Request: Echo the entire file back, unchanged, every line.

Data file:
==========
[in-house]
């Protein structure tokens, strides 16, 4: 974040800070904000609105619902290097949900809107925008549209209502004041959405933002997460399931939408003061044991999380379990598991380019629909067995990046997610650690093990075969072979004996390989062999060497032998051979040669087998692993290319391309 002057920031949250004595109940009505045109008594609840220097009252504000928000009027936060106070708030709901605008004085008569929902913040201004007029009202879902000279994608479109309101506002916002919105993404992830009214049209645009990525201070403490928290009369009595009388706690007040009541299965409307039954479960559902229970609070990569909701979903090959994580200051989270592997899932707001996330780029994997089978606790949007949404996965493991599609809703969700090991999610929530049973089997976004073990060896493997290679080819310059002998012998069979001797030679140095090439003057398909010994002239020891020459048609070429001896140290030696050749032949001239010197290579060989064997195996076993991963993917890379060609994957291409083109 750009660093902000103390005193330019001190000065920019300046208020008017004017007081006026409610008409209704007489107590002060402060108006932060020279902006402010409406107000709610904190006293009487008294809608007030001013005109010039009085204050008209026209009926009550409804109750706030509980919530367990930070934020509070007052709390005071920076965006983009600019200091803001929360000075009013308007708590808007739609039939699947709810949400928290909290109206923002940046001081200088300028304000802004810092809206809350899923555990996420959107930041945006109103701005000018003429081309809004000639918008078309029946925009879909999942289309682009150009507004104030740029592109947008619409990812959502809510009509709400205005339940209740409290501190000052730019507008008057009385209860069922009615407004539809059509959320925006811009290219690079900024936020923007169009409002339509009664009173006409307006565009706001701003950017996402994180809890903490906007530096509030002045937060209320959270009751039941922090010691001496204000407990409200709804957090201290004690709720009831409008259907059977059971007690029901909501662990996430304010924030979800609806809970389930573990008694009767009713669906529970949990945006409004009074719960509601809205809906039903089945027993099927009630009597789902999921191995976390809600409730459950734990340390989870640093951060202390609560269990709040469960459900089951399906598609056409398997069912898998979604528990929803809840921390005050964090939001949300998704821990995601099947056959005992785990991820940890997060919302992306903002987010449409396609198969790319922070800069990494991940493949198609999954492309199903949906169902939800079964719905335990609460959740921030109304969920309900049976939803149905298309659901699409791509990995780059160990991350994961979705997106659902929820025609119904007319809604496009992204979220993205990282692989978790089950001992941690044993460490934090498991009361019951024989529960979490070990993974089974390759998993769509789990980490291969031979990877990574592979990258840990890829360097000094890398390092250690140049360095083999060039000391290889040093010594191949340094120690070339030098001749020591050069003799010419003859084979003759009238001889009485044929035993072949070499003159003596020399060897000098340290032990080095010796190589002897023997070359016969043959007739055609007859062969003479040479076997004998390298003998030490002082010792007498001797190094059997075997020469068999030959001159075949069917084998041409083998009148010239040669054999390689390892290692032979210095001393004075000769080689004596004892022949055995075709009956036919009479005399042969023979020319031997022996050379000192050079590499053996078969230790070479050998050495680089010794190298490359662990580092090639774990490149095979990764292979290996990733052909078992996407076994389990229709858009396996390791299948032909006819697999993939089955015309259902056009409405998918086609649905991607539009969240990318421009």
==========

[in-house]
């Protein structure tokens, strides 16, 4: 974040800070904000609105619902290097949900809107925008549209209502004041959405933002997460399931939408003061044991999380379990598991380019629909067995990046997610650690093990075969072979004996390989062999060497032998051979040669087998692993290319391309 002057920031949250004595109940009505045109008594609840220097009252504000928000009027936060106070708030709901605008004085008569929902913040201004007029009202879902000279994608479109309101506002916002919105993404992830009214049209645009990525201070403490928290009369009595009388706690007040009541299965409307039954479960559902229970609070990569909701979903090959994580200051989270592997899932707001996330780029994997089978606790949007949404996965493991599609809703969700090991999610929530049973089997976004073990060896493997290679080819310059002998012998069979001797030679140095090439003057398909010994002239020891020459048609070429001896140290030696050749032949001239010197290579060989064997195996076993991963993917890379060609994957291409083109 750009660093902000103390005193330019001190000065920019300046208020008017004017007081006026409610008409209704007489107590002060402060108006932060020279902006402010409406107000709610904190006293009487008294809608007030001013005109010039009085204050008209026209009926009550409804109750706030509980919530367990930070934020509070007052709390005071920076965006983009600019200091803001929360000075009013308007708590808007739609039939699947709810949400928290909290109206923002940046001081200088300028304000802004810092809206809350899923555990996420959107930041945006109103701005000018003429081309809004000639918008078309029946925009879909999942289309682009150009507004104030740029592109947008619409990812959502809510009509709400205005339940209740409290501190000052730019507008008057009385209860069922009615407004539809059509959320925006811009290219690079900024936020923007169009409002339509009664009173006409307006565009706001701003950017996402994180809890903490906007530096509030002045937060209320959270009751039941922090010691001496204000407990409200709804957090201290004690709720009831409008259907059977059971007690029901909501662990996430304010924030979800609806809970389930573990008694009767009713669906529970949990945006409004009074719960509601809205809906039903089945027993099927009630009597789902999921191995976390809600409730459950734990340390989870640093951060202390609560269990709040469960459900089951399906598609056409398997069912898998979604528990929803809840921390005050964090939001949300998704821990995601099947056959005992785990991820940890997060919302992306903002987010449409396609198969790319922070800069990494991940493949198609999954492309199903949906169902939800079964719905335990609460959740921030109304969920309900049976939803149905298309659901699409791509990995780059160990991350994961979705997106659902929820025609119904007319809604496009992204979220993205990282692989978790089950001992941690044993460490934090498991009361019951024989529960979490070990993974089974390759998993769509789990980490291969031979990877990574592979990258840990890829360097000094890398390092250690140049360095083999060039000391290889040093010594191949340094120690070339030098001749020591050069003799010419003859084979003759009238001889009485044929035993072949070499003159003596020399060897000098340290032990080095010796190589002897023997070359016969043959007739055609007859062969003479040479076997004998390298003998030490002082010792007498001797190094059997075997020469068999030959001159075949069917084998041409083998009148010239040669054999390689390892290692032979210095001393004075000769080689004596004892022949055995075709009956036919009479005399042969023979020319031997022996050379000192050079590499053996078969230790070479050998050495680089010794190298490359662990580092090639774990490149095979990764292979290996990733052909078992996407076994389990229709858009396996390791299948032909006819697999993939089955015309259902056009409405998918086609649905991607539009969240990318421009």